Bulletin – Adirondack Mountain Club:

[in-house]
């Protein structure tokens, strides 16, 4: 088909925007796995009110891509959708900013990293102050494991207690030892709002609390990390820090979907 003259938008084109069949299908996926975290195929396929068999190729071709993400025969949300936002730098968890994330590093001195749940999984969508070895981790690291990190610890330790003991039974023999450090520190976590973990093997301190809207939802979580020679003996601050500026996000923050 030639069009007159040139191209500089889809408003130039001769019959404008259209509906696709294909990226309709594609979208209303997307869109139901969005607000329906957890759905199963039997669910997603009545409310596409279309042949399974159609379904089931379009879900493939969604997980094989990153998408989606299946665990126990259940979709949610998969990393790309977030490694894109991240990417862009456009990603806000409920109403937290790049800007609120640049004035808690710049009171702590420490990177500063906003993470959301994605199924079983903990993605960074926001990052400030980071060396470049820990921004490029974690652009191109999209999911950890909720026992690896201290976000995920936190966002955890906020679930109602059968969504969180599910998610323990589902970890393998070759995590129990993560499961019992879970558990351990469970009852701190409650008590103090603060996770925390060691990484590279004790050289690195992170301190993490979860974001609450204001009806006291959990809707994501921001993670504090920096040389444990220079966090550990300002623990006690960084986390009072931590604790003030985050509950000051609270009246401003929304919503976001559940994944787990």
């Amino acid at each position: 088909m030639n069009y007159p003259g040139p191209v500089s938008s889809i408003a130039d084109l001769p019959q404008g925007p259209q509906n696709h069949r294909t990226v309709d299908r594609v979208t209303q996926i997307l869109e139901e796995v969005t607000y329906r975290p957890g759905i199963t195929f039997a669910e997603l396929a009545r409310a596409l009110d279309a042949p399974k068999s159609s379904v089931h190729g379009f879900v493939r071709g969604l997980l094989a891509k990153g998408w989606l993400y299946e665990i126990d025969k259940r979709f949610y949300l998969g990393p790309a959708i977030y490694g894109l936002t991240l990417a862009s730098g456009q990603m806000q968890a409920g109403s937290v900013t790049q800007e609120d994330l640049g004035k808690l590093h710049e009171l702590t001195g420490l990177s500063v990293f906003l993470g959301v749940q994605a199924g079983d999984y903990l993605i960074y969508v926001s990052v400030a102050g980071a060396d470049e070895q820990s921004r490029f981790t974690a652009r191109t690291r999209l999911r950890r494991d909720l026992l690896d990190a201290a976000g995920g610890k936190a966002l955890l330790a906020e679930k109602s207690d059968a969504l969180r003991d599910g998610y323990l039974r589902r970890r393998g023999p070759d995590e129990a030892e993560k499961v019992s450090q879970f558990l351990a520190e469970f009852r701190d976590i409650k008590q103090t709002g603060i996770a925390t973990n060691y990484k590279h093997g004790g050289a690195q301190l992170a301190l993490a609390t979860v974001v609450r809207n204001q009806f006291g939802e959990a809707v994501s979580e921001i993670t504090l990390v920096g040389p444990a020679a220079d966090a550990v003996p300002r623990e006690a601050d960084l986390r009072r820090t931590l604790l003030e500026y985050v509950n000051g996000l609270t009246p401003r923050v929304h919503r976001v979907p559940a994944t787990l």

The Conference on Skiing in New York State on December 5, 1936, as announced above, marks an important milestone in the career of the Adirondack Mountain Club. Skiing is looming large on the horizon in the whole territory of the United States that lies in the winter snow belt, or within easy distance of hilly or mountainous snow country. Every year skiing is taking on an added importance in the recreational life of the people – both old and young – that threatens to make skiing become in winter what golf has become in summer. Skiing development in New York State has lagged behind other regions no more favored by nature than is New York, but enjoying the advantage of a somewhat closer proximity to large centers of population and unhampered by beneficent, but nevertheless cramping conservation laws, New York State has been hard put to maintain its natural advantage for enjoyment of the king of winter sports, but wise heads have been studying the problem ever since the Adirondack Mountain Club took the leadership a few years back and created a Committee on Skiing that was made a new standing committee of the club. This committee, under the leadership of Harry W. Hicks, has worked miracles in initiating the skiing idea interest in every part of the State, and it now marks the beginning of a new and promising era that the skiing devotees from these new centers of interest are to come together for consideration of their mutual problems. This whole movement was started by the Adirondack Mountain Club, and it is expected that Adirondack Mountain Club members will be present in large numbers to back up great development impetus that their own club inaugurated.